Do you believe in Ping-Pong balls?
Well, you better.
For the second time in New Orleans Pelicans franchise history, those round, destiny-defining spheres of randomness popped out perfectly and graced the city’s suffering NBA fan base with an impossibly large injection of optimism.
Zion Williamson, New Orleans Pelican.
It’s as strange to read as it is to think about, and even harder to picture. But it’s true.
The Duke star, and the most coveted college player to enter the draft in a generation is overwhelmingly (like, really overwhelmingly) is likely headed to New Orleans to take part in one of the most inconceivable bounce-backs in NBA history.
Just five months ago, Anthony Davis wanted out. After six losing seasons in seven years, the core of the Pelicans’ universe couldn’t even envision winning in New Orleans and demanded a trade.
The trajectory of the franchise crashed upon Davis' statement, turning the Pelicans into a laughingstock. For weeks, media picked apart the team’s carcass, not just lamenting their losing ways but pondering what city they’d move to and which discarded parts the Pelicans get in return for Davis.
That spurred owner Gayle Benson to take action for the first time since she took control of the team last year, first loudly staking her desire to remain in the city.
Benson then fired longtime general manager Dell Demps and hired executive VP David Griffin to run basketball operations, tasking him to methodically rebuild the franchise with the rubble Davis left behind.
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It was supposed to be difficult. And it was probably going to be slow. But the Pelicans said they were in it for the long haul, no matter how tedious.
Then, in the flash of a single envelope opening, everything changed.
Beleaguered sales representatives at the Pelicans’ Metairie facility leapt out their seats. Casual fans who hadn’t watched a game in months pounded out text messages laced with capital letters and exclamation points.
Just like that, the Pelicans went from the butt of the joke to an envy of the league.
One name. One face. One lightning-fast turnaround for the Pelicans to sell the region and the nation on.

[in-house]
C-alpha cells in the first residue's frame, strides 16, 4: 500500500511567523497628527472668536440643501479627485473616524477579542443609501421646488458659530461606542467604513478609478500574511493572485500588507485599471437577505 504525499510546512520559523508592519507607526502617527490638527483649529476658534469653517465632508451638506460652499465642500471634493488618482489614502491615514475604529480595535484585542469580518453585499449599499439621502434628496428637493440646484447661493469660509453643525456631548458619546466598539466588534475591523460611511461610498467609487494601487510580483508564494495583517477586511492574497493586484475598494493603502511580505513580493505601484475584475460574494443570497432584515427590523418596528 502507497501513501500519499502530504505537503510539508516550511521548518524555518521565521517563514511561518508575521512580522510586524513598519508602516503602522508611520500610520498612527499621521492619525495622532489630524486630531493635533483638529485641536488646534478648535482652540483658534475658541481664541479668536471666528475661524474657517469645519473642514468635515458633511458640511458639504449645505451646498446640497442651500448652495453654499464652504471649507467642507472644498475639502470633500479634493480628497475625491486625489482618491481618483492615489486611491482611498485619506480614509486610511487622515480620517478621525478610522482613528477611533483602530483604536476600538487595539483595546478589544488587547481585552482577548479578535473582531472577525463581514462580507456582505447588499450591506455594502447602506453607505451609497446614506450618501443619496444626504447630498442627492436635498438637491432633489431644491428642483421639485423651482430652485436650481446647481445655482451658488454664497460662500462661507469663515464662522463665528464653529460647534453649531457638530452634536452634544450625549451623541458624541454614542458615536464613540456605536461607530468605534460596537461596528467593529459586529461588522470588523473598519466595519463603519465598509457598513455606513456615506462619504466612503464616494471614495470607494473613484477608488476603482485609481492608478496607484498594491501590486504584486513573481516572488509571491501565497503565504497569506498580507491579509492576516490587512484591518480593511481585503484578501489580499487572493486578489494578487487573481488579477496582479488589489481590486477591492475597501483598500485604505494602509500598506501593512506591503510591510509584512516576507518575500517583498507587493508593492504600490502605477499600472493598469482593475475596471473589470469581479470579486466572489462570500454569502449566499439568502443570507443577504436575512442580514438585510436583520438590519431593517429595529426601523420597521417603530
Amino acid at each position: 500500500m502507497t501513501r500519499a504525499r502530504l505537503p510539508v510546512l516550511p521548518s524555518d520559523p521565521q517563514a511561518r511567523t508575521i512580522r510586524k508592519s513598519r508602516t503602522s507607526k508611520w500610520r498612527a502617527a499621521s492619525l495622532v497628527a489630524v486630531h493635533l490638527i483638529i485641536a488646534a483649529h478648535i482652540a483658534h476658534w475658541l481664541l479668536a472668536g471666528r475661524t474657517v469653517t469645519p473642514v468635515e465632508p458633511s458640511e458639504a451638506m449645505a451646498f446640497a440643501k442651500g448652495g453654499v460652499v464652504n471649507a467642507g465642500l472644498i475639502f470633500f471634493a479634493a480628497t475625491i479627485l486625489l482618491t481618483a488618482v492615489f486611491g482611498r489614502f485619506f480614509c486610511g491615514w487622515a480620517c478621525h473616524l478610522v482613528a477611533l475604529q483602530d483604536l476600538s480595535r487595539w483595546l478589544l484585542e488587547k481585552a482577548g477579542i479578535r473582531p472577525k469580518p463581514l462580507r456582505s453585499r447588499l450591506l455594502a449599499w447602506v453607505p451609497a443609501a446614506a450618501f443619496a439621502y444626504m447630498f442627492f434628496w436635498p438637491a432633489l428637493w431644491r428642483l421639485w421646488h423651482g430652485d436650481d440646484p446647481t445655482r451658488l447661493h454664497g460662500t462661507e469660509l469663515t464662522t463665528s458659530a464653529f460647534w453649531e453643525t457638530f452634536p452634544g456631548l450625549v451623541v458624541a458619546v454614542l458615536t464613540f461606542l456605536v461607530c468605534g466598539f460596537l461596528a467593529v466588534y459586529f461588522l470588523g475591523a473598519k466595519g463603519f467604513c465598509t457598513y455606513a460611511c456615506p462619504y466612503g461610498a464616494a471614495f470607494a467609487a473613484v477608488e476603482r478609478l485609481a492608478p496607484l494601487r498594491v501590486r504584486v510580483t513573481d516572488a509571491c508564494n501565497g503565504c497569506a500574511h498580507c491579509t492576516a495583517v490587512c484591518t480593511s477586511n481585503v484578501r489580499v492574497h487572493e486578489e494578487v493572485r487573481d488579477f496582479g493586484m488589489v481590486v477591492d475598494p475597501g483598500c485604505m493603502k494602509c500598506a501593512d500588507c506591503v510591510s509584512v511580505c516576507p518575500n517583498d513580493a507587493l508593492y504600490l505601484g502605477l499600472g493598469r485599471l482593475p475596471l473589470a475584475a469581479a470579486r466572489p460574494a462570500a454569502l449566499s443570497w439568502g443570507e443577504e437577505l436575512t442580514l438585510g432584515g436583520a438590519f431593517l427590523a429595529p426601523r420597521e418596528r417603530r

“This is a great night for our city and our fans,” Benson said in a statement. “It is a new beginning as we continue working to build a championship team with David Griffin and Alvin Gentry. And of course Mr. (Tom) Benson continues to look over us all.”
No, Tuesday’s surreal scene in the Hilton Chicago, site of the draft lottery, didn’t earn the Pelicans a single win in the standings. It’s still not even certain exactly what position the 6-foot-7, 285-pounder will play or what he’s capable of in a league now defined by length and shooting.
But right now, it doesn’t really matter. Because Zion Williamson completely reshapes the Pelicans’ image from a team of desperation into a team on the rise.
And their most important audience is Davis, whom the Pelicans will try to convince to re-sign during a sit-down meeting scheduled for later this month. Griffin will show off the freshly refurbished franchise, starting from upper management and trickling down to the most intensely coveted rookie since, well, Davis himself.
Even if AD declines, though, there’s endless possibility now.
A Davis trade can net new assets and stock the roster with an arsenal of players and picks to tool around Williamson and Jrue Holiday, bringing a sense of renewal and hope to a team that until 8 p.m. Tuesday night was largely devoid of it.
Admittedly, there’s a long way to go. Griffin knows it more than anyone.
Rookies don’t win championships, and individual players can’t win on their own.
But absolutely nothing could provide the adrenaline boost and smash-cut perception change that those Ping-Pong balls did. The Pelicans watched as their 6% likelihood turned into one of the most coveted No. 1 picks in recent memory.
And just like that, it’s all different.
No more laughingstock. No more fighting for identity. No more shame.
No, the Pelicans got Zion.
And for now, it’s what matters most.